Populations typically do not live in isolation from other species. The number of species occupying the same habitat and their relative abundance is known as the diversity of the community. Areas with low species diversity, such as the glaciers of Antarctica, still contain a wide variety of living organisms, whereas the diversity of tropical rainforests is so great that it cannot be accurately assessed.
Scientists study ecology at the community level to understand how species interact with each other and compete for the same resources. Perhaps the classical example of species interaction is the predator-prey relationship.
Population sizes of predators and prey in a community are not constant over time, and they may vary in cycles that appear to be related. The most often cited example of predator-prey population dynamics is seen in the cycling of the lynx predator and the snowshoe hare preyusing years of trapping data from North America Figure 1.
This cycling of predator and prey population sizes has a period of approximately ten years, with the predator population lagging one to two years behind the prey population. An apparent explanation for this pattern is that as the hare numbers increase, there is more food available for the lynx, allowing the lynx population to increase as well. When the lynx population grows to a threshold level, however, they kill so many hares that hare numbers begin to decline, followed by a decline in the lynx population because of scarcity of food.
When the lynx population is low, the hare population size begins to increase due, in part, to low predation pressure, starting the cycle anew. Predation and predator avoidance are strong influenced by natural selection. Any heritable character that allows an individual of a prey population to better evade its predators will be represented in greater numbers in later generations.
Likewise, traits that allow a predator to more efficiently locate and capture its prey will lead to a greater number of offspring and an increase in the commonness of the trait within the population. Such ecological relationships between specific populations lead to adaptations that are driven by reciprocal evolutionary responses in those populations. Species have evolved numerous mechanisms to escape predation including herbivorythe consumption of plants for food.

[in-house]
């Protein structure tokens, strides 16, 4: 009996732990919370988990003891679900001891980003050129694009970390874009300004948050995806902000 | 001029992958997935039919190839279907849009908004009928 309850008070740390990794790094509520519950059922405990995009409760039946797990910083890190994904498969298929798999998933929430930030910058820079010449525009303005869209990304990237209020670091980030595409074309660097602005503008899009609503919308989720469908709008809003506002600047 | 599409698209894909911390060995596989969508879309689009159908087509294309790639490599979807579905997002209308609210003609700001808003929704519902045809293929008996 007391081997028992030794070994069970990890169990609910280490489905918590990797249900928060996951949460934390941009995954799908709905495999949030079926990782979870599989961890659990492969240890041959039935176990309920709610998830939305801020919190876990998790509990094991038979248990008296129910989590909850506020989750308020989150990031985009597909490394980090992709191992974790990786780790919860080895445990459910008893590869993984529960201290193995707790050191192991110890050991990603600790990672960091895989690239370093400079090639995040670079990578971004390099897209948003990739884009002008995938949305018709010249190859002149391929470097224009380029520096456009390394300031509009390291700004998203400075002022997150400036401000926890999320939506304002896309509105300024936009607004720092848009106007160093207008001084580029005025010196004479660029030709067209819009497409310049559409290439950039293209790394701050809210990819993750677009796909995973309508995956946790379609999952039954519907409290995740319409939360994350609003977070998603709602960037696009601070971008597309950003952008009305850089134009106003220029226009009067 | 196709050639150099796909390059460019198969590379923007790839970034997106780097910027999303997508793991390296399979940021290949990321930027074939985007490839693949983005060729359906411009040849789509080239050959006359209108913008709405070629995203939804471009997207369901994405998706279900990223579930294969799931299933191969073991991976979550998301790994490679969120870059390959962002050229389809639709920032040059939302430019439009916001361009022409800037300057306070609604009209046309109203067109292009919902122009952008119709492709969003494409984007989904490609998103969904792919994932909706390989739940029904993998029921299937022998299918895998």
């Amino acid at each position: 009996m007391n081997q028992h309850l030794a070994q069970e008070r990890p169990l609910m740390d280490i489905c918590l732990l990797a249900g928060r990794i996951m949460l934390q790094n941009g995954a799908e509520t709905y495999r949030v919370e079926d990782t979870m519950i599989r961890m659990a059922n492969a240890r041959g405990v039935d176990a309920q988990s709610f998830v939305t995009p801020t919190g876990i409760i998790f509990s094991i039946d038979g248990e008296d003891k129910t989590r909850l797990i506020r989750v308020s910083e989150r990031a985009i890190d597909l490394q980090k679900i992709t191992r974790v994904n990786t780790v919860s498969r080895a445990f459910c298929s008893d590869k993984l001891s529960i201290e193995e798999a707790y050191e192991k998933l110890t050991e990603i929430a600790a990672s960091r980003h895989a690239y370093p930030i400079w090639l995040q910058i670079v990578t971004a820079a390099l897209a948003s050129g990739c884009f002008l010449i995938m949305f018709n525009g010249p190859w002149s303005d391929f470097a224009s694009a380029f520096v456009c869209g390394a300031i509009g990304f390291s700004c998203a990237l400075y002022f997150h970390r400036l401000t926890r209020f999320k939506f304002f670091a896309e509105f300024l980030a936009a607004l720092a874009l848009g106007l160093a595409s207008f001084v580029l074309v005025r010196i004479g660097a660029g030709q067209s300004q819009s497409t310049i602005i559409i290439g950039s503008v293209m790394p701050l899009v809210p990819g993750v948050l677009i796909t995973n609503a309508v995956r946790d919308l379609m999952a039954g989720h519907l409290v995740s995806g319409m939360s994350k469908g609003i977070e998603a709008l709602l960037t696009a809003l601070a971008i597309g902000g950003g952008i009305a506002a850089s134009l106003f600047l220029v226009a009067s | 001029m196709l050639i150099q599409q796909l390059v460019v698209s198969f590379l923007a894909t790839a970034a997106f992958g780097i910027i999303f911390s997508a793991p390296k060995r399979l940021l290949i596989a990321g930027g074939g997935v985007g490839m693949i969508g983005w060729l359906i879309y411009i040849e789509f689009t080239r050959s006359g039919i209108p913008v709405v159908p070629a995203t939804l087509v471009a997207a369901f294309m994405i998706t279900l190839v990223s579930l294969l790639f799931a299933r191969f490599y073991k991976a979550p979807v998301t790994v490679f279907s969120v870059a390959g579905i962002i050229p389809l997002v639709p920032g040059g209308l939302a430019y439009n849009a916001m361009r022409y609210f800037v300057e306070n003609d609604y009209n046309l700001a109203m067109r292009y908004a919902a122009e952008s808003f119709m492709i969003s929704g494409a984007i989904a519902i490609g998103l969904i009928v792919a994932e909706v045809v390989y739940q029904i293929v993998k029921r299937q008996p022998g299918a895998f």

Defenses may be mechanical, chemical, physical, or behavioral. Mechanical defenses, such as the presence of armor in animals or thorns in plants, discourage predation and herbivory by discouraging physical contact Figure 2a.
Many animals produce or obtain chemical defenses from plants and store them to prevent predation. Many plant species produce secondary plant compounds that serve no function for the plant except that they are toxic to animals and discourage consumption. For example, the foxglove produces several compounds, including digitalis, that are extremely toxic when eaten Figure 2b.
Biomedical scientists have repurposed the chemical produced by foxglove as a heart medication, which has saved lives for many decades. Many species use their body shape and coloration to avoid being detected by predators. The tropical walking stick is an insect with the coloration and body shape of a twig, which makes it very hard to see when it is stationary against a background of real twigs Figure 3a.
In another example, the chameleon can change its color to match its surroundings Figure 3b. Some species use coloration as a way of warning predators that they are distasteful or poisonous. For example, the monarch butterfly caterpillar sequesters poisons from its food plants and milkweeds to make itself poisonous or distasteful to potential predators. The caterpillar is bright yellow and black to advertise its toxicity.
The caterpillar is also able to pass the sequestered toxins on to the adult monarch, which is also dramatically colored black and red as a warning to potential predators. Fire-bellied toads produce toxins that make them distasteful to their potential predators Figure 4.
They have bright red or orange coloration on their bellies, which they display to a potential predator to advertise their poisonous nature and discourage an attack. While some predators learn to avoid eating certain potential prey because of their coloration, other species have evolved mechanisms to mimic this coloration to avoid being eaten, even though they themselves may not be unpleasant to eat or contain toxic chemicals.
In some cases of mimicrya harmless species imitates the warning coloration of a harmful species.The first law of ecology is that everything is related to everything else. Have you ever tried to summarise the logic of studying biology? Well, it can be put in hundreds of thousands of words. Let us try to make it simple.Critical essay ash wednesday
The essence of biological understanding is to know how organisms while remaining an individual, interact with other organisms and physical habitats as a group and hence behave like organized wholes, i.
And guess what, ecology is that branch of science which explains all of this. Now, this might be a question that biology is all about ecology. Well, biology is all about understanding ecology. We study cytology, physiology, morphology, and anatomy of organisms to understand their interaction with the environment. This ultimately leads us to study ecology as the function of biology. Hence, it does make sense that we are now going to study ecology and environment as the last unit of our biology syllabus because we have taken a great ride across all the disciplines of biology, just to understand ecology!